I hear you you.

                          The best info is actually listening. Which is obviously impossible over the Internet.

                          The big lie from the viewpoint of the objectivists (not aimed at you) is that you don’t *need* to listen in order to decide.

                          I over research everything and am completely onboard with that. No argument there. The dirty analogy I’m trying to make is basically this: that digesting limited data about the chemistry report of a food dish at a restaurant can never replace just tasting it for yourself and making your own decision. There’s no shortcut to making an informed decision.

                          The objectivist deception comes into play from that crowd by them leading people to THINK that they are able to make a truly informed decision about their own preference regarding a speaker in that scenario (without listening).... when they absolutely cannot.

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                          • This brings up a good points I never considered.

                            The ear test is a tricky thing and even audiophiles can't agree on some things. Whose ears and what are their biases, musical interests, age, hearing abilities, etc. The end result of the test isn't binary so no chance of a scientific random double blind study but still the brand name could be hidden during testing much like a blindfold taste test.

                            So if not an analytic numerically driven test where does that leave you? There has to be something firm to stand on before production approval. How many sets of ears until you feel confident in a final design? And does it ever make sense to test more than one listening position?

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                              • The dirty analogy I’m trying to make is basically this: that digesting limited data about the chemistry report of a food dish at a restaurant can never replace just tasting it for yourself and making your own decision
                              There is some logic here for sure, but if you are a vegetarian or keep kosher it is pretty important to know something about the ingredients before you order!

                              Comment


                              • Originally posted by kabin View Post
                                The end result of the [hearing] test isn't binary so no chance of a scientific random double blind study but still the brand name could be hidden during testing much like a blindfold taste test.

                                So if not an analytic numerically driven test where does that leave you? There has to be something firm to stand on before production approval. How many sets of ears until you feel confident in a final design? And does it ever make sense to test more than one listening position?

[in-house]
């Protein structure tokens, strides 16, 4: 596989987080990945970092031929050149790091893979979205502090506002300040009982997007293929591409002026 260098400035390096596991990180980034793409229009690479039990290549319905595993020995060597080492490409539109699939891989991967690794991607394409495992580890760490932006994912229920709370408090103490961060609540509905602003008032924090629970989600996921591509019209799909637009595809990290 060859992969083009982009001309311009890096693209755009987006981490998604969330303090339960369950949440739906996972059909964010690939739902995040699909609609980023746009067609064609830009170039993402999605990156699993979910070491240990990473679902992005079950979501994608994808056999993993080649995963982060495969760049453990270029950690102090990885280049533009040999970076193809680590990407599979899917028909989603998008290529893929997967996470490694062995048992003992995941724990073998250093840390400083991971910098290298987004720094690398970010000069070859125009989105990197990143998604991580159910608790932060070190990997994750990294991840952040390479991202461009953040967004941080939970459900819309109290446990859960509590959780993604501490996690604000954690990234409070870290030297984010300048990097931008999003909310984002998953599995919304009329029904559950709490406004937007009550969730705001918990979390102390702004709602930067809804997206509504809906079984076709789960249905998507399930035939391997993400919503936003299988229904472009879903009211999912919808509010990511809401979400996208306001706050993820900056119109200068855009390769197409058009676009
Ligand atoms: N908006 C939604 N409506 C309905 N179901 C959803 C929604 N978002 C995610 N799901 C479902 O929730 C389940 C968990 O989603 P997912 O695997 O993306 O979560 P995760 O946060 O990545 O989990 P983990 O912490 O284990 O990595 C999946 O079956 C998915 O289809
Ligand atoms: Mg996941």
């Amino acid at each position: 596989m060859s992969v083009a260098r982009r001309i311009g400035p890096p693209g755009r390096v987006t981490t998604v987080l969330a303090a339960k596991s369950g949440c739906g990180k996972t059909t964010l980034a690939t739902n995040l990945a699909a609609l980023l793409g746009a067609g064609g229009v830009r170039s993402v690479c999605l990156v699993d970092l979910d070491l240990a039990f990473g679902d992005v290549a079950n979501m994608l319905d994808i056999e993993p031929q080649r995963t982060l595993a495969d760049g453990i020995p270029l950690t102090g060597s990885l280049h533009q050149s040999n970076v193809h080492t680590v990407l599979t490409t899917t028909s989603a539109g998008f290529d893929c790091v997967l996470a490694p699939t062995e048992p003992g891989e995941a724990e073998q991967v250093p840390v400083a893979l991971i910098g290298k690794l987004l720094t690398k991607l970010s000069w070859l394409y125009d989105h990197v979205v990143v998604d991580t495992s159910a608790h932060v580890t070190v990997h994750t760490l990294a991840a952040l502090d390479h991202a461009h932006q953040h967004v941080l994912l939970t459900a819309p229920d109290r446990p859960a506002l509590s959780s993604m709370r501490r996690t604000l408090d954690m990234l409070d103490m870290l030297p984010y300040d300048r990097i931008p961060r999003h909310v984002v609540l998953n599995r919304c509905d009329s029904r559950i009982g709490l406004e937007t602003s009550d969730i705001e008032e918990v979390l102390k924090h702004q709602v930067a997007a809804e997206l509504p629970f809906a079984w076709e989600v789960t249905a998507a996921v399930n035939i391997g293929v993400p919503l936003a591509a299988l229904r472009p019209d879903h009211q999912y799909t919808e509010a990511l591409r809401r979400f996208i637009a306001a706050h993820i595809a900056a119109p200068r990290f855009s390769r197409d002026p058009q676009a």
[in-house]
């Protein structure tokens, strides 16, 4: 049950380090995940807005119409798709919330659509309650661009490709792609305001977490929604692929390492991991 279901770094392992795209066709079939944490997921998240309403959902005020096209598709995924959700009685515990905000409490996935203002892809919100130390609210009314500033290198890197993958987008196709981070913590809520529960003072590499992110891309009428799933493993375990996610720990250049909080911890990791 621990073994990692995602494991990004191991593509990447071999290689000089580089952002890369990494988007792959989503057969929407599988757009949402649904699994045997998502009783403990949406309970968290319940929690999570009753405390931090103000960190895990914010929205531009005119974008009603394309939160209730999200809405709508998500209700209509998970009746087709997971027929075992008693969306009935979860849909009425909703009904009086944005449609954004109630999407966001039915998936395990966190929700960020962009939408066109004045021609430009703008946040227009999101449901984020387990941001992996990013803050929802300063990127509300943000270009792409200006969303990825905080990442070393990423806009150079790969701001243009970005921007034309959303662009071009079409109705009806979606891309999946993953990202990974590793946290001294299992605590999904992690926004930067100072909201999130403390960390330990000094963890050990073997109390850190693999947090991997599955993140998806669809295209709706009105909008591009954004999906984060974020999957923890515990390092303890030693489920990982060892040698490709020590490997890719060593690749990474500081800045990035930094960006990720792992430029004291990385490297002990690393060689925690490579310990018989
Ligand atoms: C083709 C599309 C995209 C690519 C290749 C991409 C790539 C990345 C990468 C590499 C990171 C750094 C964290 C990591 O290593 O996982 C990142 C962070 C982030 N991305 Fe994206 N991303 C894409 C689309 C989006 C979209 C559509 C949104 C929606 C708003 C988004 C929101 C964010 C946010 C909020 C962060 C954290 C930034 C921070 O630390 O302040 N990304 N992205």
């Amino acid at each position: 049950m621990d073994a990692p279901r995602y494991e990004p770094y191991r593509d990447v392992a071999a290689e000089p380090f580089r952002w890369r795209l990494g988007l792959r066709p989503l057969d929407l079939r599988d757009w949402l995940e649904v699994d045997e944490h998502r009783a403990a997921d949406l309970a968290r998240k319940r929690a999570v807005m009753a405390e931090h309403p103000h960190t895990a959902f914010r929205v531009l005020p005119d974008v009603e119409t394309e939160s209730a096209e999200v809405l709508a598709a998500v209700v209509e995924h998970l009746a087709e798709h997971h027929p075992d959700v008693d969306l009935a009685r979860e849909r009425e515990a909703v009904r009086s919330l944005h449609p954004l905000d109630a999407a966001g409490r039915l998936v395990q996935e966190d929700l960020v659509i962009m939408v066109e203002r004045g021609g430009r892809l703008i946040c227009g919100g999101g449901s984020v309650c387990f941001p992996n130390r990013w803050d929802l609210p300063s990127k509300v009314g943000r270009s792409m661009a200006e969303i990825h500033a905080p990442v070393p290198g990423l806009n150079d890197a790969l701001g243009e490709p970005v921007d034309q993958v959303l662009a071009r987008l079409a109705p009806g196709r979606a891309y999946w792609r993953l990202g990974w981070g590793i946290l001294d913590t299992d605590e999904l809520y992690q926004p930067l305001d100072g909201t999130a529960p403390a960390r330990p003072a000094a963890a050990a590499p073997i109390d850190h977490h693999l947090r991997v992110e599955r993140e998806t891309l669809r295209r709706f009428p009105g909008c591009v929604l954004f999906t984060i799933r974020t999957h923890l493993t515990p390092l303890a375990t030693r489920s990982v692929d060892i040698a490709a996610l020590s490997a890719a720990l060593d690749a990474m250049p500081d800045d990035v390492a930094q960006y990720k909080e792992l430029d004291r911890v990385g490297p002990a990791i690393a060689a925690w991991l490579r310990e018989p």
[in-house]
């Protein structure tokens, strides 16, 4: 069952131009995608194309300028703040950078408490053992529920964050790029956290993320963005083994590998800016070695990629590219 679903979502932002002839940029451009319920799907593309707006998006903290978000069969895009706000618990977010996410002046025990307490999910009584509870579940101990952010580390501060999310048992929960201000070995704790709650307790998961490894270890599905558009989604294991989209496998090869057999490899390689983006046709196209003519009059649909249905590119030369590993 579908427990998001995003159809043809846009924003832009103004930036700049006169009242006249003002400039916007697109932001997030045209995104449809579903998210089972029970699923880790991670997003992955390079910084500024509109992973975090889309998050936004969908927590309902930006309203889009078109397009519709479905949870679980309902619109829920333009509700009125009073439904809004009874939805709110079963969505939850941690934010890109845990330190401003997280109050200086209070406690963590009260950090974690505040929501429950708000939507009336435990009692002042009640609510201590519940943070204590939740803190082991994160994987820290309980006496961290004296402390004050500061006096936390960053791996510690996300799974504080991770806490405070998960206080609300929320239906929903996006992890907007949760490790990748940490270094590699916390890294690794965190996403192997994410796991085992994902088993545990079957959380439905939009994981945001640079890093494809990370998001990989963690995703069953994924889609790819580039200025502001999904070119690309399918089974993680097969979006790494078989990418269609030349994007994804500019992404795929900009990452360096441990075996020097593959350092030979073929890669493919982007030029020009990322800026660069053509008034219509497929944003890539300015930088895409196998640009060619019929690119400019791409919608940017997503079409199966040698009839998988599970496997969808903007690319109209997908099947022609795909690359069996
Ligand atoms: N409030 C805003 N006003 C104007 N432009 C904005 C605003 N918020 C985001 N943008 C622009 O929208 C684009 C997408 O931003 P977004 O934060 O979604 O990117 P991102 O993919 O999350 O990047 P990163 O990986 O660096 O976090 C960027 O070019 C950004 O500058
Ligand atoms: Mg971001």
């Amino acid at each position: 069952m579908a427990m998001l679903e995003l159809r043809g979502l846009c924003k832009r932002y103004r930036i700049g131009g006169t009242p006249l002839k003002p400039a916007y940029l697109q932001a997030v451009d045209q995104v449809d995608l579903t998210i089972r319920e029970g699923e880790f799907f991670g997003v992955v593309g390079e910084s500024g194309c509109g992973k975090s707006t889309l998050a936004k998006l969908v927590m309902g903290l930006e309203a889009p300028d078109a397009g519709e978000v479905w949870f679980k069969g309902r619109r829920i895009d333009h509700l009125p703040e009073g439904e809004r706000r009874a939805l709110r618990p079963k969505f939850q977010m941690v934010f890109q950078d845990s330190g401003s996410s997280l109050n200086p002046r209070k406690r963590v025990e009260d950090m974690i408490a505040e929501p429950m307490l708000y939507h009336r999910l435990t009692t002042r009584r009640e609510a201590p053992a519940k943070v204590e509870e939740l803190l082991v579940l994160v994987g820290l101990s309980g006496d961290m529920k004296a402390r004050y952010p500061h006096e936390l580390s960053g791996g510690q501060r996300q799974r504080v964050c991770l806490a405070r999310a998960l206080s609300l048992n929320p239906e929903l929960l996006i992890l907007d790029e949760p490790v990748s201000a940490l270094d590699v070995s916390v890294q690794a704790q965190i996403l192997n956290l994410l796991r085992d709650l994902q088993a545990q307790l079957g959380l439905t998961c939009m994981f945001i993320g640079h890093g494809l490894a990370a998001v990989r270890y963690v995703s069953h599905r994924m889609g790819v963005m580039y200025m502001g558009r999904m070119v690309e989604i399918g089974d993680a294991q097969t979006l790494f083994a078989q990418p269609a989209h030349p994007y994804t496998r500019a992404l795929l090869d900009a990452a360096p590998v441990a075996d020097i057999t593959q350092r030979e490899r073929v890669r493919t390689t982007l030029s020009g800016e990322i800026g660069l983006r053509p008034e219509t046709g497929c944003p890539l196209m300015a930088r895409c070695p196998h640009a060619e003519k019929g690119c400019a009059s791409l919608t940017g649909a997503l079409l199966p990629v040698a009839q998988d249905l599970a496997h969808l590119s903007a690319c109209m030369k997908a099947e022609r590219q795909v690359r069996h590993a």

The end result of the hearing test is binary in a sense: It's a go/no-go evaluation that in the case of a good design taken to the nth degree of tune, results in testing by ear down to the steps between all component values on the standard 5% or 10% part scales. There it's taken into the audible range where the sound actually tames away from sensational effects all of us are initially drawn to - the sorts of things that has less experienced listeners remarking on "better" treble or "better" bass when the real effect is just artificial boost. "Real" meaning, again, subject to the experienced tune. Real is an intangible from the standpoint of the presumably objective mike test.

                                When the sound tames and locks, it also brings out the most natural effects in the soundfield. By getting less you get more.

                                It's that "objective" test where the mike lacks granularity and discernment. If we're tuning to inside a fraction of a dB, and not doing it specific to the mike data, we've already surpassed pertinence to both. We're beyond that point. And in my experience, this effect is typically agreed by a team of expert witnesses, all familiar enough with the same method and system. Chefs, mechanics, even doctors and lawyers. They all practice.

                                As a beta guy, BTJ has tuned and retuned two speakers with me to between incremental steps in one component in the treble systems of each model. He prefered the trebles about 1/3dB hotter than I in both cases, and since I know what I was shooting for in both cases, I deferred. I was already set on either state in both models and his confirmation that I should use the ever so slightly hotter tune - in the treble - confirmed my findings. The interesting thing to me is that neither step was perceived as hotter or darker, but more or less damped. I hear(d) the individual steps - about 1/3dB apart - as ever so slightly over-damped or ever so slightly under-damped. It goes back to the nature of tune I mentioned.

                                The point is that this procedure is like salting a dish, where the only way to finish it is to defer to the cook. There is no abstract data from any "objective" instrument than can do this, much less at this granularity or especially, with the crucial balance the mike can never judge or describe. Mikes don't think. They must be interpreted, just as data must in sales literature. But can it.

                                We see that we assume the mike has discernment when it's really whole decibels away from this tune. It has immense serial data capture ability in one domain. It has no complex, instantaneous, comprehensive ears. Once its initial work is done it might as well be deaf.